Hugo Crosthwaite, Mexico “Fire Cart” 2012 Pierogi, Brooklyn
Each year I allocate at least one entire day to immerse myself in the wonders at The Armory Show and VOLTA art fairs where historically I am looking for works for my clients – or myself – however, this year the experience was purely for pleasure.
I took photos of dozens of works that caught my eye for a variety of reasons. Reviewing the images I saw different ways to bring some order to the rich chaos; this post focuses on works that are Black & White both representation and abstract…
The Armory Show collaborated with the VOLTA art fair again last week to gather nearly 300 art galleries from around the world on three piers in New York City, showing an extraordinarily wide range of art from Modern to Contemporary.
Pierogi is always one of my favorite places to see fresh and contemporary works on paper; this year I saw the surreal drawings of Mexican born artist Hugo Crosthwaite for the first time, including the entry image in this post.
John Coplans (1920-2003) “Self-Portrait (Back with Arms Above)” 1984 Galerie Nordenhake Stockholm & Berlin
Glaerie Norenhake from both Stockholm & Berlin showed the stunning large format black & white photos by, and of, a single artist – John Coplans. While Coplans passed away more than a decade ago his photographic work of his unclothed body (warts and all) remains relevant today.
Gordon Matta-Clark (1943-1978) “Sliced Brick Building”, 1977
Rhona Hoffman Gallery has been a source for material by one of my favorite artists – Gordon Matta-Clark , in this case a pair of photographs with cuts for a never executed project f0r documenta 6 Kassel, Germany in 1977.
Zanele Muholi, Durban “Bester I (Mayotte)”, 2015 Yancey Richardson Gallery NYC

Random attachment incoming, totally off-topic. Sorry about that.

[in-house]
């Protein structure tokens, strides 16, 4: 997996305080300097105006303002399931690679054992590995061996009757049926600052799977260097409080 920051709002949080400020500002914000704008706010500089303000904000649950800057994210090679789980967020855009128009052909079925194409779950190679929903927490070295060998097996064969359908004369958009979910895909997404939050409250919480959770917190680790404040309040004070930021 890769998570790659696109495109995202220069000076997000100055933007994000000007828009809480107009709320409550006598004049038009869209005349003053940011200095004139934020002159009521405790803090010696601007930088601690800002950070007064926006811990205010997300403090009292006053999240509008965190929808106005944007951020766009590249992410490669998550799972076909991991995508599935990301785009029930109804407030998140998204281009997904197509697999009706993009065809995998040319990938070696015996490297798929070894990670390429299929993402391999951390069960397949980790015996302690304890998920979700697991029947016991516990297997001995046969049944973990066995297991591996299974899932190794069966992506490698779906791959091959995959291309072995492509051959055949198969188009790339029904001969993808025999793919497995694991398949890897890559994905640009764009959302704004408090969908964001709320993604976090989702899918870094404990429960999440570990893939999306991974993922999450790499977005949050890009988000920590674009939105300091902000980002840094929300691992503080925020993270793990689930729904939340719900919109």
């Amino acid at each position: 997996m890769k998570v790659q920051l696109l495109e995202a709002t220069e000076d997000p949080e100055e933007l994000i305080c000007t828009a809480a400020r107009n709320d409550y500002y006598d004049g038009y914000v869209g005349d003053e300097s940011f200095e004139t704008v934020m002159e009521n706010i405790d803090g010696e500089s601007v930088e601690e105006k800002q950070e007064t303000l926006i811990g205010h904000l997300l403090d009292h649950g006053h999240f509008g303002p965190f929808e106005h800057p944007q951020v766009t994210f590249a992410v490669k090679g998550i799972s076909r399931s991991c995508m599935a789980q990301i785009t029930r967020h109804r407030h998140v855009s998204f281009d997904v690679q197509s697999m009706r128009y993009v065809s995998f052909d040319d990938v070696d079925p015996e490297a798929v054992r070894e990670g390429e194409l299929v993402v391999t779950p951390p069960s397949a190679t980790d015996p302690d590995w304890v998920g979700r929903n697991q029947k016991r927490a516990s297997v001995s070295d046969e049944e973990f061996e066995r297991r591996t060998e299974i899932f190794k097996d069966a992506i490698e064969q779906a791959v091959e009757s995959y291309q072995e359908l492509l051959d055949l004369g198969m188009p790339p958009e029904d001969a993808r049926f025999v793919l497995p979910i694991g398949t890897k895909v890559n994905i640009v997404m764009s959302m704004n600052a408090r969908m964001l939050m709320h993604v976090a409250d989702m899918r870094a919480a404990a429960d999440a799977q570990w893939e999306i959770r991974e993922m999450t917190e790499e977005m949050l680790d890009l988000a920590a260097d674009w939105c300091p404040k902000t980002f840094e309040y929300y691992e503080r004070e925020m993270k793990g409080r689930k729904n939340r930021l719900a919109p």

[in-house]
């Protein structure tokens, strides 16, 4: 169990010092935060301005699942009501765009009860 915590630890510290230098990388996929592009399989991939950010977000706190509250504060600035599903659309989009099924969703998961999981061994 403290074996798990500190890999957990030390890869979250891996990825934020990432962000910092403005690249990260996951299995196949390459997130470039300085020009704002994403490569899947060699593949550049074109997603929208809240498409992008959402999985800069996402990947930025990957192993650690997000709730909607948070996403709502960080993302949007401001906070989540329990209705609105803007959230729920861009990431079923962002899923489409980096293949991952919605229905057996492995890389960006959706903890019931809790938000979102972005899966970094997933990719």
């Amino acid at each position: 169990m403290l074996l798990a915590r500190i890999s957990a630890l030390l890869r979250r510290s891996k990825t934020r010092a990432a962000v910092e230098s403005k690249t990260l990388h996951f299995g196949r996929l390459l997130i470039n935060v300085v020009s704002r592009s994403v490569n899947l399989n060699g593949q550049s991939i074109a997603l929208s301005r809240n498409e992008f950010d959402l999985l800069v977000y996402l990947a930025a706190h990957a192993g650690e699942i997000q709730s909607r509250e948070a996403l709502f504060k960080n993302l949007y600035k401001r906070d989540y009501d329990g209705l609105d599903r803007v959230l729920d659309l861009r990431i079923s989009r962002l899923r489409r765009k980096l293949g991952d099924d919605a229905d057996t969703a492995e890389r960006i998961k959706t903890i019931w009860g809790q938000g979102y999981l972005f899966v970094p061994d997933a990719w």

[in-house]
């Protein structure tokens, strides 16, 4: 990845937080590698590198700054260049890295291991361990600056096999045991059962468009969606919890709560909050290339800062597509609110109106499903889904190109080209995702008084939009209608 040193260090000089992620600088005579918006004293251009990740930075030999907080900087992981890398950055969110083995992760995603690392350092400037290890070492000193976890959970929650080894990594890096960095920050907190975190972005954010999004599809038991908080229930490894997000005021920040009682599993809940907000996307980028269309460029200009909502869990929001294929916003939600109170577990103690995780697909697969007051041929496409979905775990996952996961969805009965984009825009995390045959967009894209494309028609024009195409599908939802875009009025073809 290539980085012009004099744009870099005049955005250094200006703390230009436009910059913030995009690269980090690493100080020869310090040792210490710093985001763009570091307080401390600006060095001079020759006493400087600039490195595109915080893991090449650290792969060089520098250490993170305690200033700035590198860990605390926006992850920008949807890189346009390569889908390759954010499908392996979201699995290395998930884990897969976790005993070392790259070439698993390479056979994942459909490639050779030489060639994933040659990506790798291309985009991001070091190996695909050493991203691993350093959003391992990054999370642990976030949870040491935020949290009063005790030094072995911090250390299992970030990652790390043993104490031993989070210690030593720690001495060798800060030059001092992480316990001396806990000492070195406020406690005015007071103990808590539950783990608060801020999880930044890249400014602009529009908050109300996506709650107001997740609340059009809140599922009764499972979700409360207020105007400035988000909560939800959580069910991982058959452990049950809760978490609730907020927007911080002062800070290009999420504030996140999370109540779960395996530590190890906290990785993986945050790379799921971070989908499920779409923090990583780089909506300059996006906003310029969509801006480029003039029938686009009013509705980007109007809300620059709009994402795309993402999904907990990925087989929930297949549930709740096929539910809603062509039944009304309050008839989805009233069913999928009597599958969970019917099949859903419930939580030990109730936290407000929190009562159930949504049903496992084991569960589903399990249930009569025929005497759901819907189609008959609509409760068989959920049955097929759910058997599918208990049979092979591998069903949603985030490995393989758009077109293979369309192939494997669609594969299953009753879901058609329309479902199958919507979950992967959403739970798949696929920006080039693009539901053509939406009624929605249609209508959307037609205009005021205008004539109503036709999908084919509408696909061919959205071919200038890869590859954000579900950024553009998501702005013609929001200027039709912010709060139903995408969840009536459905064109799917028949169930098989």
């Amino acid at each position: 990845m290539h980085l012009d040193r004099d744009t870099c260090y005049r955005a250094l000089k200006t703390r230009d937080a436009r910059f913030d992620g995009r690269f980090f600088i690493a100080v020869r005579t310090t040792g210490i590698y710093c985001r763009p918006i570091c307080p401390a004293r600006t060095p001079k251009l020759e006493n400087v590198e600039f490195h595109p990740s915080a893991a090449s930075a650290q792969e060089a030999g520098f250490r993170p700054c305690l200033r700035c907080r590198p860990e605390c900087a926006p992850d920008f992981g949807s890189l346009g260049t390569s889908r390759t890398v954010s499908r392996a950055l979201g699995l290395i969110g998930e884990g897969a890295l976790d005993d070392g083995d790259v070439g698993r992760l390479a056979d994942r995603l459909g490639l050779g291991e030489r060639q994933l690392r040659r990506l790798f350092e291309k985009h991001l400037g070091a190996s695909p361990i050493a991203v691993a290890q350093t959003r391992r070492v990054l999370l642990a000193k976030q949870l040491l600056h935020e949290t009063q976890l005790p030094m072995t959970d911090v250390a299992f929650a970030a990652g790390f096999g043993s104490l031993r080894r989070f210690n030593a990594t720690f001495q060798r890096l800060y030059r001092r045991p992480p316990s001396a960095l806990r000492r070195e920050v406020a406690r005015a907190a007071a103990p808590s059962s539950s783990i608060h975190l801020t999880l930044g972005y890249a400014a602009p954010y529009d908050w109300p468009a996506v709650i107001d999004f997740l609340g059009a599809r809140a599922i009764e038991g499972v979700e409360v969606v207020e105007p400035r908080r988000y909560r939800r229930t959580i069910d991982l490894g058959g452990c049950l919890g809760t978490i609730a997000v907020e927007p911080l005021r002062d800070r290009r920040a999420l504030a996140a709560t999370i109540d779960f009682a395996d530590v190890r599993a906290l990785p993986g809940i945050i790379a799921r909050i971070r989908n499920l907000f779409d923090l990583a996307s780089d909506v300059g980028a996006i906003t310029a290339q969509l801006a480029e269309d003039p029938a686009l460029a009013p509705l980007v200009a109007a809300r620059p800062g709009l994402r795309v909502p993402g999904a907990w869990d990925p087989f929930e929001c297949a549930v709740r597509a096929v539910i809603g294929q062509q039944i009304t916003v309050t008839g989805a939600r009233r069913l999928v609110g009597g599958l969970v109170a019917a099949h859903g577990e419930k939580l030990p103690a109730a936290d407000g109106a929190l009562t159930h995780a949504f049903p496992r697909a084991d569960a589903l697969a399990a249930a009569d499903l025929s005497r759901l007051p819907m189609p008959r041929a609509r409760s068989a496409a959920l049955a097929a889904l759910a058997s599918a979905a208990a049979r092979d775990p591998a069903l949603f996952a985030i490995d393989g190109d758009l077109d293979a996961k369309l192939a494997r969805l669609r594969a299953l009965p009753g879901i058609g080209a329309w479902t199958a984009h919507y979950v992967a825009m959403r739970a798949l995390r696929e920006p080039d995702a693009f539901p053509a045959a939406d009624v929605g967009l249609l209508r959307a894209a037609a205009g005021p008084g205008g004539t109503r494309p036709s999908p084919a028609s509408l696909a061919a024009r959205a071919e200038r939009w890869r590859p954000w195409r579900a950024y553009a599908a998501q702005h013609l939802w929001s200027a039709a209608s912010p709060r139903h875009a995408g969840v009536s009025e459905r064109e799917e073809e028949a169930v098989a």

Thankfully the art world now offers a much broader multi-cultural view. The photographs of Zanele Muholi at Yancey Richardson were simultaneously gorgeous and confrontational at the same time. The artist Muholi prefers the term “visual activist”. Her work is primarily portraits; almost all of her subjects are members of South Africa’s lesbian, gay, bisexual, transgender and intersex communities.
The work of artist Kerry James Marshall comments on the history of black identity, both in the United States and in Western art. In Marshall’s painting “Clairvoyance” shown at the Armory booth of his long-time New York dealer Jack Shainman, I saw a Robert Ryman all-white painting into which the artist has inserted his own head in the center – I wonder what his intention was?
Eva Hesse, American “Untitled”, 1965
Senior & Shopmaker offered a rare drawing by the now mythical and revered German-American sculptor Eva Hesse (1936-1970); the drawing offered is very similar to one owned by the TATE Museum in London.
Philip Taaffe, American “Untitled”, 1984
Zucker Art Books from New York city showed a very early Philip Taaffe painting that reminded me of some of the mid-1950’s drawings and paintings by artist Myron Stout (1908-1987). Taaffe’s later work became MUCH larger and MUCH more exuberant, reflecting “his belief that painting should be a synthesis of visual forces.”
Myron Stout, Untitled (Number 3 – 1956)
Dieter Roth (1930-1998) “Untitled” 1972
Also at Zucker Art Books was a fantastic geometric work by the influential and prolific Dieter Roth, a Swiss artist best known for his artists’ books, editioned prints, sculptures and works made of found materials including rotting food stuff (no food material here!)
This India ink wash and pencil drawing is a ‘working drawing’ for a striped rhombus with 18 stripes decreasing in size. It was a ‘recreation’ of two elements used for book ‘4a’, 1961, and was used for a book entitled Dieter Roth – Collected Works Volume 4 published in 1972.
Pius Fox , German “16-192” 2016
The walls of the Pablo’s Birthday gallery’s booth at the VOLTA Art Fair were filled with the work of a contemporary German artist Pius Fox; while many of the works had color, I particularly like this the lean and elegant black & white drawing.
Sol Lewitt (1928-2007)
“The location of a trapezoid, square, and circle, April 26, 1976”
Rhona Hoffman Gallery had a fantastic work by another one of my favorite artists Sol Lewitt – an early ‘instruction’ drawing here recalls El Lissitzky’s Constructivist works from the early 20c. compositions, or the floor plan of Philip Johnson’s Glass House in New Canaan, CT.
Pablo Picasso (1881-1973) “Homme au paraplui assis” 1914
Lastly, at Szoke Gallery there a number of works that I coveted especially this cubist sketch by Pablo Picasso was perhaps the single work I would have liked to have taken home with me!
Alas, I went home empty handed, but my day of full immersion in art was remarkable and inspiring; I feel sated, at least for the moment!